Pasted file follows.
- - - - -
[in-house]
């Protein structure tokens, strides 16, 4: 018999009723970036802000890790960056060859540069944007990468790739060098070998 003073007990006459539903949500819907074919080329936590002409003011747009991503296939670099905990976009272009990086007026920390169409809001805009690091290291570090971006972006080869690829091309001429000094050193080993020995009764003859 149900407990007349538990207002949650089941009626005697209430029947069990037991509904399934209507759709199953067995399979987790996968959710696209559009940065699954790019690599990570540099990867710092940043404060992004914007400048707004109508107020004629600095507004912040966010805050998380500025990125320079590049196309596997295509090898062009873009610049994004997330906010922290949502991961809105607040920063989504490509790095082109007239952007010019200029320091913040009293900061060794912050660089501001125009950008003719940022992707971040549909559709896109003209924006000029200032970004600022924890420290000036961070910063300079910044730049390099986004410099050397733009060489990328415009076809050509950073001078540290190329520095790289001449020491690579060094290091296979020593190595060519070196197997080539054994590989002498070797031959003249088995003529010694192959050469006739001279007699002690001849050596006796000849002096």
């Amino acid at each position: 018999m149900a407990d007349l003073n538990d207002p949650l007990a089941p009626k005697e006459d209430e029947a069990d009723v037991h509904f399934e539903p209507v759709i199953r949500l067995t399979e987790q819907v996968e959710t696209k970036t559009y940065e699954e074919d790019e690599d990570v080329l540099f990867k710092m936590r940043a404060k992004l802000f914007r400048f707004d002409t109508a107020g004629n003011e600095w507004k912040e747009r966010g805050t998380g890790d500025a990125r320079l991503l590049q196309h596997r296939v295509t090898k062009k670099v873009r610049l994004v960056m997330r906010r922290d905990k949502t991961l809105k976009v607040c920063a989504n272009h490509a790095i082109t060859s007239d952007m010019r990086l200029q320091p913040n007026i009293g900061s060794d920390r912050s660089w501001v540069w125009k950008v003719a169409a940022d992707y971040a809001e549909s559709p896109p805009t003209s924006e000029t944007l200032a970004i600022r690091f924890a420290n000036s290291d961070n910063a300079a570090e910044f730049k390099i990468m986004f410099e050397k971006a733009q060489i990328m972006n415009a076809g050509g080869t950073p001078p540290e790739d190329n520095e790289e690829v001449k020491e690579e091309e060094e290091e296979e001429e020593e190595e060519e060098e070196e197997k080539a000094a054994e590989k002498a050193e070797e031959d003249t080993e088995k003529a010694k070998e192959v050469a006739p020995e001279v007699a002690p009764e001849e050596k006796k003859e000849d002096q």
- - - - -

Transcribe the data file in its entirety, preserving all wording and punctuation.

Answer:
[in-house]
């Protein structure tokens, strides 16, 4: 018999009723970036802000890790960056060859540069944007990468790739060098070998 003073007990006459539903949500819907074919080329936590002409003011747009991503296939670099905990976009272009990086007026920390169409809001805009690091290291570090971006972006080869690829091309001429000094050193080993020995009764003859 149900407990007349538990207002949650089941009626005697209430029947069990037991509904399934209507759709199953067995399979987790996968959710696209559009940065699954790019690599990570540099990867710092940043404060992004914007400048707004109508107020004629600095507004912040966010805050998380500025990125320079590049196309596997295509090898062009873009610049994004997330906010922290949502991961809105607040920063989504490509790095082109007239952007010019200029320091913040009293900061060794912050660089501001125009950008003719940022992707971040549909559709896109003209924006000029200032970004600022924890420290000036961070910063300079910044730049390099986004410099050397733009060489990328415009076809050509950073001078540290190329520095790289001449020491690579060094290091296979020593190595060519070196197997080539054994590989002498070797031959003249088995003529010694192959050469006739001279007699002690001849050596006796000849002096």
């Amino acid at each position: 018999m149900a407990d007349l003073n538990d207002p949650l007990a089941p009626k005697e006459d209430e029947a069990d009723v037991h509904f399934e539903p209507v759709i199953r949500l067995t399979e987790q819907v996968e959710t696209k970036t559009y940065e699954e074919d790019e690599d990570v080329l540099f990867k710092m936590r940043a404060k992004l802000f914007r400048f707004d002409t109508a107020g004629n003011e600095w507004k912040e747009r966010g805050t998380g890790d500025a990125r320079l991503l590049q196309h596997r296939v295509t090898k062009k670099v873009r610049l994004v960056m997330r906010r922290d905990k949502t991961l809105k976009v607040c920063a989504n272009h490509a790095i082109t060859s007239d952007m010019r990086l200029q320091p913040n007026i009293g900061s060794d920390r912050s660089w501001v540069w125009k950008v003719a169409a940022d992707y971040a809001e549909s559709p896109p805009t003209s924006e000029t944007l200032a970004i600022r690091f924890a420290n000036s290291d961070n910063a300079a570090e910044f730049k390099i990468m986004f410099e050397k971006a733009q060489i990328m972006n415009a076809g050509g080869t950073p001078p540290e790739d190329n520095e790289e690829v001449k020491e690579e091309e060094e290091e296979e001429e020593e190595e060519e060098e070196e197997k080539a000094a054994e590989k002498a050193e070797e031959d003249t080993e088995k003529a010694k070998e192959v050469a006739p020995e001279v007699a002690p009764e001849e050596k006796k003859e000849d002096q």